Microservice architecture is a hot topic nowadays. Despite its complexity (distributed transactions, eventual consistency, operational overhead), it is inevitable, especially because of the many benefits (polyglot architecture, selective scalability, strong modularity, fault tolerance, experimentation, agility, etc.) that it offers.
Microservices is probably not something new to you. I still remember, back in 2o11, I worked on a SaaS product in which we tried to build similar architecture containing different bounded contexts including agile project management, issue tracker, and collaboration. Although, at that time we were not familiar with the microservice fancy terminology, but the benefits we were seeking, were similar to what microservice architecture offers. Initially, the decision to distribute the application in various modules worked very well, but we screwed it up during the integration phase. Instead of sharing the information between different modules by embracing event-driven architecture, we decided to make direct synchronous calls. This drifted us away from the original motivation of independent deployment, development, and runtime.
This article discusses another lesson learned from one of my recent projects to help you in identifying microservices boundaries from different viewpoints. To begin the discussion on what could we do differently, it is important to first have an overview of the system under discussion.
Next Generation Border (NGB) system is an improved version of passport control system. The principal objective of NGB is to expedite the process of entertaining passengers at immigration counters in airports. The system improved the passenger experience by reducing the processing time from 56 seconds to 10 seconds on average. Below is a context map of the Next Generation Border system.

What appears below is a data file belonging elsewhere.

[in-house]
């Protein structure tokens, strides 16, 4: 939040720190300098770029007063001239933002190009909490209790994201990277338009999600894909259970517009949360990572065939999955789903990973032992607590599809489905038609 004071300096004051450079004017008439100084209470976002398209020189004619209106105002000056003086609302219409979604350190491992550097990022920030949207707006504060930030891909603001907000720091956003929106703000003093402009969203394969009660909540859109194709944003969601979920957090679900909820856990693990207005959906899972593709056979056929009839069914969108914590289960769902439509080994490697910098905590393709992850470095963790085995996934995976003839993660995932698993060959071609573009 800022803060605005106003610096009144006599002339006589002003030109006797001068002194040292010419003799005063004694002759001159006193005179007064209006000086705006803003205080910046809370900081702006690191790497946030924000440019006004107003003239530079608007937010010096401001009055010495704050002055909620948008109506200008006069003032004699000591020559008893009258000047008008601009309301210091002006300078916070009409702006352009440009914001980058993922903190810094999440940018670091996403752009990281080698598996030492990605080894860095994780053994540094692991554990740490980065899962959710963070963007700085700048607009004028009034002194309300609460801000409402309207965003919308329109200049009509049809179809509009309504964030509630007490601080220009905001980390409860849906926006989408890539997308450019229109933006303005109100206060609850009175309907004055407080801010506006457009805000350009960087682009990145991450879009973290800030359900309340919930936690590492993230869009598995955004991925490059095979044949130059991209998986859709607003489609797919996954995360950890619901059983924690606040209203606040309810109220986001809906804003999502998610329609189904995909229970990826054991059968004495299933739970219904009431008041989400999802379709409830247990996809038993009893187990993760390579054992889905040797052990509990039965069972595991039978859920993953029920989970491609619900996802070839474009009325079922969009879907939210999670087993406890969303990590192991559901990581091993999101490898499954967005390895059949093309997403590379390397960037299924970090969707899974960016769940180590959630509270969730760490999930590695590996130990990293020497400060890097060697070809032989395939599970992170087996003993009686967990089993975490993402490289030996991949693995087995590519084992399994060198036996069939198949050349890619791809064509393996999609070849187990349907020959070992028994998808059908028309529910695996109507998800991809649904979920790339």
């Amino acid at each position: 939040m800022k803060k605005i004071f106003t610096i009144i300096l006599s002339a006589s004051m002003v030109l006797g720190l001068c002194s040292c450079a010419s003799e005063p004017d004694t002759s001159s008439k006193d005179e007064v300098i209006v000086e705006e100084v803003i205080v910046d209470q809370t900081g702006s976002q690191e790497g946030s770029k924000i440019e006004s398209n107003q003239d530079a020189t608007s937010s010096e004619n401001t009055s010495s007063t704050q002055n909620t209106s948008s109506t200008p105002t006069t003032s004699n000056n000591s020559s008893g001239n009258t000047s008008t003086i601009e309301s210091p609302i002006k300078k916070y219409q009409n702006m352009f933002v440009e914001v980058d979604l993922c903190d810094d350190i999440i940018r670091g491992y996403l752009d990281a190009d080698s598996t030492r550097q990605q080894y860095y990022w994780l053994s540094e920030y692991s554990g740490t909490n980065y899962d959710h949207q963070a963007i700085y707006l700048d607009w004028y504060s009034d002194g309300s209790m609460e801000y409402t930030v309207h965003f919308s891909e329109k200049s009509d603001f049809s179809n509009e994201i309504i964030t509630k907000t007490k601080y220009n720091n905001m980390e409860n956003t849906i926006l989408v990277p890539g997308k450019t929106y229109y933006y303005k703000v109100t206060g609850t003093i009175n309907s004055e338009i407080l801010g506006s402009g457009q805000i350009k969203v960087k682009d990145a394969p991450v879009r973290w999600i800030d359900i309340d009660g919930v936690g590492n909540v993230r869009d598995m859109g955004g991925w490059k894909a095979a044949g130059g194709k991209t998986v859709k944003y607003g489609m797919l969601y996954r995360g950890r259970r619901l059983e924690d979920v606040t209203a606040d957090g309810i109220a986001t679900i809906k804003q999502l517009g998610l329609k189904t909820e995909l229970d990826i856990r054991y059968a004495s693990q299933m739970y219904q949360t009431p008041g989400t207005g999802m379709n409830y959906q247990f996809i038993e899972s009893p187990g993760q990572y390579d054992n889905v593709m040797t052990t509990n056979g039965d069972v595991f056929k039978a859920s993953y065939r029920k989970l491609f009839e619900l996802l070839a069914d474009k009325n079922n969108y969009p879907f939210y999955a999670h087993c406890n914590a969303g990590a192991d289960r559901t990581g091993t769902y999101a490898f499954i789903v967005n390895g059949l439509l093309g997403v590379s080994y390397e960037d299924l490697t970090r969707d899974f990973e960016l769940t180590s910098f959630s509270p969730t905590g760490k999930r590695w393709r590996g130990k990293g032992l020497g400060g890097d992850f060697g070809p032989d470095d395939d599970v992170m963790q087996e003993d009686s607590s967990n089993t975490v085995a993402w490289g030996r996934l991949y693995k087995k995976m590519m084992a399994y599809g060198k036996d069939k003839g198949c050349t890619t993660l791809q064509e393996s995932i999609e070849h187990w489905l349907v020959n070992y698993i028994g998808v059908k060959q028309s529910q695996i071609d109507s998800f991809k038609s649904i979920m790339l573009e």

The bounded contexts highlighted in red contribute to the NGB system. Some of the bounded contexts are intentionally omitted to keep the discussion more focused.
At the heart of the NGB system is the preclearance process. The preclearance process generally starts 72 hours before passenger check-in. Airlines send the reservation information to advance passenger information system, owned by some other entity, which forwards the information to NGB system for preclearance. During preclearance, NGB executes various checks on passenger's profile with the help of immigration system and sends the findings to back office for reviewal in case the passenger is found guilty because of any issue (i.e., blacklist). The passenger found not guilty is marked green and it takes few seconds to process such passenger at the immigration counter.
I hope you now have got some idea about the NGB system. Let's begin with the retrospective.
What Went Well?
As most of the literature dictates in defining microservices boundaries in light of linguistic boundary as bounded context, NGB was divided into Automated Preclearance, Passenger Border Control, and Notification bounded contexts. The Automated Preclearance context processes a stream of reservation data in the background and hands it over to Passenger Border Control context for persistence and human intervention. This context has two main categories of users: frontline users who are passenger-facing users, and back office users who process passengers with any issues in their absence. Notification context, as its name suggests, is used for sending the notifications to the system users.